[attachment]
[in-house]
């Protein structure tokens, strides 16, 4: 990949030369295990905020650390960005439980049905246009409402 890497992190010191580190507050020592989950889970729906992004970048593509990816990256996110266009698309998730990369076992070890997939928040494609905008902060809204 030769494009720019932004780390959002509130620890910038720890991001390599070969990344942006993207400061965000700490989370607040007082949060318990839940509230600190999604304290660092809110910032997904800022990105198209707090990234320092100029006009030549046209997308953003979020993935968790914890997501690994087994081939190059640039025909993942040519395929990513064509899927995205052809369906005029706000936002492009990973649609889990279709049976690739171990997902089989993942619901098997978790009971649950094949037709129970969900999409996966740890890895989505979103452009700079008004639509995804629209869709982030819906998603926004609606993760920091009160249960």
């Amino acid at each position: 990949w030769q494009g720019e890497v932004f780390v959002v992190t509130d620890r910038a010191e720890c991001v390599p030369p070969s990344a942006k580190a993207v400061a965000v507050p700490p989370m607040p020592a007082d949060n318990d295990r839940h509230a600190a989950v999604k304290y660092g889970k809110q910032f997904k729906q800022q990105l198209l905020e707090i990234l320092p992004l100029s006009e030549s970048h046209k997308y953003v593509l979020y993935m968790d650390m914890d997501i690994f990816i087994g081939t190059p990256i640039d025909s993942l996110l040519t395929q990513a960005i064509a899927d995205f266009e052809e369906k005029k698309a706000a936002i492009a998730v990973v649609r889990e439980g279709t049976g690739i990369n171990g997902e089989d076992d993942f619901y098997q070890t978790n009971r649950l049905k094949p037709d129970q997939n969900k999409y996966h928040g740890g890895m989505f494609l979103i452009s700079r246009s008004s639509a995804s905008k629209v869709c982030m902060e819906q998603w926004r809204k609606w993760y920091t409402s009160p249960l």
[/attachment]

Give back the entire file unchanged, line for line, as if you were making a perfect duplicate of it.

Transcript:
[in-house]
């Protein structure tokens, strides 16, 4: 990949030369295990905020650390960005439980049905246009409402 890497992190010191580190507050020592989950889970729906992004970048593509990816990256996110266009698309998730990369076992070890997939928040494609905008902060809204 030769494009720019932004780390959002509130620890910038720890991001390599070969990344942006993207400061965000700490989370607040007082949060318990839940509230600190999604304290660092809110910032997904800022990105198209707090990234320092100029006009030549046209997308953003979020993935968790914890997501690994087994081939190059640039025909993942040519395929990513064509899927995205052809369906005029706000936002492009990973649609889990279709049976690739171990997902089989993942619901098997978790009971649950094949037709129970969900999409996966740890890895989505979103452009700079008004639509995804629209869709982030819906998603926004609606993760920091009160249960």
């Amino acid at each position: 990949w030769q494009g720019e890497v932004f780390v959002v992190t509130d620890r910038a010191e720890c991001v390599p030369p070969s990344a942006k580190a993207v400061a965000v507050p700490p989370m607040p020592a007082d949060n318990d295990r839940h509230a600190a989950v999604k304290y660092g889970k809110q910032f997904k729906q800022q990105l198209l905020e707090i990234l320092p992004l100029s006009e030549s970048h046209k997308y953003v593509l979020y993935m968790d650390m914890d997501i690994f990816i087994g081939t190059p990256i640039d025909s993942l996110l040519t395929q990513a960005i064509a899927d995205f266009e052809e369906k005029k698309a706000a936002i492009a998730v990973v649609r889990e439980g279709t049976g690739i990369n171990g997902e089989d076992d993942f619901y098997q070890t978790n009971r649950l049905k094949p037709d129970q997939n969900k999409y996966h928040g740890g890895m989505f494609l979103i452009s700079r246009s008004s639509a995804s905008k629209v869709c982030m902060e819906q998603w926004r809204k609606w993760y920091t409402s009160p249960l």